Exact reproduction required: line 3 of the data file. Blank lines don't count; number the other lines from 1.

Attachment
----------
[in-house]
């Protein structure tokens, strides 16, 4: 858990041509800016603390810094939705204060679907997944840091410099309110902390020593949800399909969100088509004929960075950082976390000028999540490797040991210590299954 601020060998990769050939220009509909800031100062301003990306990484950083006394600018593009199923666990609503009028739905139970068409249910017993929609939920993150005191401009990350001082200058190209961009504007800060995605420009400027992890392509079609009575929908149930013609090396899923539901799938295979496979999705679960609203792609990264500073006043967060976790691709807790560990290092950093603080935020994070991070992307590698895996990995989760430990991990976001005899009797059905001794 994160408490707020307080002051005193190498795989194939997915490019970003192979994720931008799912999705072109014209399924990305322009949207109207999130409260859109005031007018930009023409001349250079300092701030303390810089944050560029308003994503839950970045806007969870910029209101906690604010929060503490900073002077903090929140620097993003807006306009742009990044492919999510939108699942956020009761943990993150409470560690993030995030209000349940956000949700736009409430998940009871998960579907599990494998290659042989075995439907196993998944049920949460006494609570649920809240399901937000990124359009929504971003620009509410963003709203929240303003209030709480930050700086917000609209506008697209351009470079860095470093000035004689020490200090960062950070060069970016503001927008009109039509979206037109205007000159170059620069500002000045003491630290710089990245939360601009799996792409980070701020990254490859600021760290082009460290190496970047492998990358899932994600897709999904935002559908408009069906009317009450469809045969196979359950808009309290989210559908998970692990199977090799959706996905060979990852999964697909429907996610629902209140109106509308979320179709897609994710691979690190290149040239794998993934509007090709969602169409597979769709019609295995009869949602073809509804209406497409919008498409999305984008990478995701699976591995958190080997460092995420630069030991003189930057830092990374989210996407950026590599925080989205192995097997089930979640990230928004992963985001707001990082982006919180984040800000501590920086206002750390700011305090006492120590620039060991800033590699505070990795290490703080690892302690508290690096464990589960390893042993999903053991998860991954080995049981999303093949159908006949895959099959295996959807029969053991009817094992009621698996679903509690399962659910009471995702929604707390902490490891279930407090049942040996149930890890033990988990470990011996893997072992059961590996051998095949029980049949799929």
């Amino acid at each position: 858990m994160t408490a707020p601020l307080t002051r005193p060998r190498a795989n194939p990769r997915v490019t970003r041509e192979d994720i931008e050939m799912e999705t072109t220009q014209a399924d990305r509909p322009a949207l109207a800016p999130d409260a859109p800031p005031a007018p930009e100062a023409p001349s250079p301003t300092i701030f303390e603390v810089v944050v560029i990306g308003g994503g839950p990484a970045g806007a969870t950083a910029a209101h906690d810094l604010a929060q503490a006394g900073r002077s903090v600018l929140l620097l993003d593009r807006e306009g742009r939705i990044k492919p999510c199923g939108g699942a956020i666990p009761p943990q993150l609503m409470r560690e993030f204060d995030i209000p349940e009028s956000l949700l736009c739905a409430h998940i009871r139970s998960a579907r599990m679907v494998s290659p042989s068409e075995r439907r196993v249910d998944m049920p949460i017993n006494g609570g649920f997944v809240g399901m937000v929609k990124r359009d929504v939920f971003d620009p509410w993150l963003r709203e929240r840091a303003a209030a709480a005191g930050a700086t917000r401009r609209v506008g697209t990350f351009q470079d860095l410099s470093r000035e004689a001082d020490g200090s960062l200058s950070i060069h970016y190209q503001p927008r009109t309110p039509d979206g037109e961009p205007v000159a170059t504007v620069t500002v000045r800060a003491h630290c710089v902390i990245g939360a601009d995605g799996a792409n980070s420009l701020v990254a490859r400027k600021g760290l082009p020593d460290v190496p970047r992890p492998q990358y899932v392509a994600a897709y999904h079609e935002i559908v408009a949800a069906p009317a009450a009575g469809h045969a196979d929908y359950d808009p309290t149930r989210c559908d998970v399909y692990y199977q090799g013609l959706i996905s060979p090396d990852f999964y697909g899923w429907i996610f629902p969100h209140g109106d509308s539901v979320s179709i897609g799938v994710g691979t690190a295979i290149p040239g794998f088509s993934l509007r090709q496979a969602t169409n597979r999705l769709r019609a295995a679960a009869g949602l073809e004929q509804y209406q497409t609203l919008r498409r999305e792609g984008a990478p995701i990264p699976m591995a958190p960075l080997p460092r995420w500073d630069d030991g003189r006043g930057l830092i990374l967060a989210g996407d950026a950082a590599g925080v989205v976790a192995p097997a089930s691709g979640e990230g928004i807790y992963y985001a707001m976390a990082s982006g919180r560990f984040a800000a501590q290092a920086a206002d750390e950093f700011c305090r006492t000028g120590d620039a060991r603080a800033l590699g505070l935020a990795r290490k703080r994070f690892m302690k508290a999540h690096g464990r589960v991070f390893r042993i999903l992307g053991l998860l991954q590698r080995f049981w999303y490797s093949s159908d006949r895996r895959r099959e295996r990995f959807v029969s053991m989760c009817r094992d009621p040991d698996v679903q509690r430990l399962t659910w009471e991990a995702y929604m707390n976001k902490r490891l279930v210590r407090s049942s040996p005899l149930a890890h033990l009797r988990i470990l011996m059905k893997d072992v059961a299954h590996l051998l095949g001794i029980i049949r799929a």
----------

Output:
């Amino acid at each position: 858990m994160t408490a707020p601020l307080t002051r005193p060998r190498a795989n194939p990769r997915v490019t970003r041509e192979d994720i931008e050939m799912e999705t072109t220009q014209a399924d990305r509909p322009a949207l109207a800016p999130d409260a859109p800031p005031a007018p930009e100062a023409p001349s250079p301003t300092i701030f303390e603390v810089v944050v560029i990306g308003g994503g839950p990484a970045g806007a969870t950083a910029a209101h906690d810094l604010a929060q503490a006394g900073r002077s903090v600018l929140l620097l993003d593009r807006e306009g742009r939705i990044k492919p999510c199923g939108g699942a956020i666990p009761p943990q993150l609503m409470r560690e993030f204060d995030i209000p349940e009028s956000l949700l736009c739905a409430h998940i009871r139970s998960a579907r599990m679907v494998s290659p042989s068409e075995r439907r196993v249910d998944m049920p949460i017993n006494g609570g649920f997944v809240g399901m937000v929609k990124r359009d929504v939920f971003d620009p509410w993150l963003r709203e929240r840091a303003a209030a709480a005191g930050a700086t917000r401009r609209v506008g697209t990350f351009q470079d860095l410099s470093r000035e004689a001082d020490g200090s960062l200058s950070i060069h970016y190209q503001p927008r009109t309110p039509d979206g037109e961009p205007v000159a170059t504007v620069t500002v000045r800060a003491h630290c710089v902390i990245g939360a601009d995605g799996a792409n980070s420009l701020v990254a490859r400027k600021g760290l082009p020593d460290v190496p970047r992890p492998q990358y899932v392509a994600a897709y999904h079609e935002i559908v408009a949800a069906p009317a009450a009575g469809h045969a196979d929908y359950d808009p309290t149930r989210c559908d998970v399909y692990y199977q090799g013609l959706i996905s060979p090396d990852f999964y697909g899923w429907i996610f629902p969100h209140g109106d509308s539901v979320s179709i897609g799938v994710g691979t690190a295979i290149p040239g794998f088509s993934l509007r090709q496979a969602t169409n597979r999705l769709r019609a295995a679960a009869g949602l073809e004929q509804y209406q497409t609203l919008r498409r999305e792609g984008a990478p995701i990264p699976m591995a958190p960075l080997p460092r995420w500073d630069d030991g003189r006043g930057l830092i990374l967060a989210g996407d950026a950082a590599g925080v989205v976790a192995p097997a089930s691709g979640e990230g928004i807790y992963y985001a707001m976390a990082s982006g919180r560990f984040a800000a501590q290092a920086a206002d750390e950093f700011c305090r006492t000028g120590d620039a060991r603080a800033l590699g505070l935020a990795r290490k703080r994070f690892m302690k508290a999540h690096g464990r589960v991070f390893r042993i999903l992307g053991l998860l991954q590698r080995f049981w999303y490797s093949s159908d006949r895996r895959r099959e295996r990995f959807v029969s053991m989760c009817r094992d009621p040991d698996v679903q509690r430990l399962t659910w009471e991990a995702y929604m707390n976001k902490r490891l279930v210590r407090s049942s040996p005899l149930a890890h033990l009797r988990i470990l011996m059905k893997d072992v059961a299954h590996l051998l095949g001794i029980i049949r799929a």